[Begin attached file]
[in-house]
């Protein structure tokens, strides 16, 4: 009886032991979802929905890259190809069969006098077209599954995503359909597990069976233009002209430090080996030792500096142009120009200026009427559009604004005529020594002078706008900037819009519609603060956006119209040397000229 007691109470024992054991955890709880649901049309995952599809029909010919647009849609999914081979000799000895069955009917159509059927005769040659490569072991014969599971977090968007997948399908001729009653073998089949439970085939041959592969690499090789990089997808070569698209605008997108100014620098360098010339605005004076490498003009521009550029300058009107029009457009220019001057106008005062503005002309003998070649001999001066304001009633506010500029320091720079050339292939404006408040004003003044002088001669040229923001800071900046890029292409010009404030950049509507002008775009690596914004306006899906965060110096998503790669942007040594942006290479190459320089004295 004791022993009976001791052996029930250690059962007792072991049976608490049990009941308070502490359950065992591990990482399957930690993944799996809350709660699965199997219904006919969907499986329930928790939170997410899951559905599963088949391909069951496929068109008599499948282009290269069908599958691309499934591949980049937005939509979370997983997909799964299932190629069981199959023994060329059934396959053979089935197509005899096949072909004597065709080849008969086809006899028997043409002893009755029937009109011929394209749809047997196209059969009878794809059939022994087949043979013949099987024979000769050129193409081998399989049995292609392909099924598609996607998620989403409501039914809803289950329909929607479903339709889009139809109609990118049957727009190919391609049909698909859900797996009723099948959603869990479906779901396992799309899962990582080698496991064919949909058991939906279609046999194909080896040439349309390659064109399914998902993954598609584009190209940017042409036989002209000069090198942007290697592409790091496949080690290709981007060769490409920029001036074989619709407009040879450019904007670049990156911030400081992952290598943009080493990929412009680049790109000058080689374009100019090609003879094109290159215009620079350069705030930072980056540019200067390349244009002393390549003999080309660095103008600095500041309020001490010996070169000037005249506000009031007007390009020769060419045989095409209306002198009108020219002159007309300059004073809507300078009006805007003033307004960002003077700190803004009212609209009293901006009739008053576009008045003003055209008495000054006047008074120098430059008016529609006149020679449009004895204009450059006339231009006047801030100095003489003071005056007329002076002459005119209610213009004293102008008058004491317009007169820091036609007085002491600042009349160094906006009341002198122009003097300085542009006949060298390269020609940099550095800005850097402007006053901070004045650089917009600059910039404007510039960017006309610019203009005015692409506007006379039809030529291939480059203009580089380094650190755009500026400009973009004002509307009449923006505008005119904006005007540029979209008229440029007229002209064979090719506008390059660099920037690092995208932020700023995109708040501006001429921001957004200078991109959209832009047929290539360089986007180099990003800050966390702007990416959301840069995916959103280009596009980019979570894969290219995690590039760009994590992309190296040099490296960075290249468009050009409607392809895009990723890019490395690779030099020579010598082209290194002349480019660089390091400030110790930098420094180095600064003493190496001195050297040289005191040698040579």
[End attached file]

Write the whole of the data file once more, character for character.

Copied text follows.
[in-house]
């Protein structure tokens, strides 16, 4: 009886032991979802929905890259190809069969006098077209599954995503359909597990069976233009002209430090080996030792500096142009120009200026009427559009604004005529020594002078706008900037819009519609603060956006119209040397000229 007691109470024992054991955890709880649901049309995952599809029909010919647009849609999914081979000799000895069955009917159509059927005769040659490569072991014969599971977090968007997948399908001729009653073998089949439970085939041959592969690499090789990089997808070569698209605008997108100014620098360098010339605005004076490498003009521009550029300058009107029009457009220019001057106008005062503005002309003998070649001999001066304001009633506010500029320091720079050339292939404006408040004003003044002088001669040229923001800071900046890029292409010009404030950049509507002008775009690596914004306006899906965060110096998503790669942007040594942006290479190459320089004295 004791022993009976001791052996029930250690059962007792072991049976608490049990009941308070502490359950065992591990990482399957930690993944799996809350709660699965199997219904006919969907499986329930928790939170997410899951559905599963088949391909069951496929068109008599499948282009290269069908599958691309499934591949980049937005939509979370997983997909799964299932190629069981199959023994060329059934396959053979089935197509005899096949072909004597065709080849008969086809006899028997043409002893009755029937009109011929394209749809047997196209059969009878794809059939022994087949043979013949099987024979000769050129193409081998399989049995292609392909099924598609996607998620989403409501039914809803289950329909929607479903339709889009139809109609990118049957727009190919391609049909698909859900797996009723099948959603869990479906779901396992799309899962990582080698496991064919949909058991939906279609046999194909080896040439349309390659064109399914998902993954598609584009190209940017042409036989002209000069090198942007290697592409790091496949080690290709981007060769490409920029001036074989619709407009040879450019904007670049990156911030400081992952290598943009080493990929412009680049790109000058080689374009100019090609003879094109290159215009620079350069705030930072980056540019200067390349244009002393390549003999080309660095103008600095500041309020001490010996070169000037005249506000009031007007390009020769060419045989095409209306002198009108020219002159007309300059004073809507300078009006805007003033307004960002003077700190803004009212609209009293901006009739008053576009008045003003055209008495000054006047008074120098430059008016529609006149020679449009004895204009450059006339231009006047801030100095003489003071005056007329002076002459005119209610213009004293102008008058004491317009007169820091036609007085002491600042009349160094906006009341002198122009003097300085542009006949060298390269020609940099550095800005850097402007006053901070004045650089917009600059910039404007510039960017006309610019203009005015692409506007006379039809030529291939480059203009580089380094650190755009500026400009973009004002509307009449923006505008005119904006005007540029979209008229440029007229002209064979090719506008390059660099920037690092995208932020700023995109708040501006001429921001957004200078991109959209832009047929290539360089986007180099990003800050966390702007990416959301840069995916959103280009596009980019979570894969290219995690590039760009994590992309190296040099490296960075290249468009050009409607392809895009990723890019490395690779030099020579010598082209290194002349480019660089390091400030110790930098420094180095600064003493190496001195050297040289005191040698040579």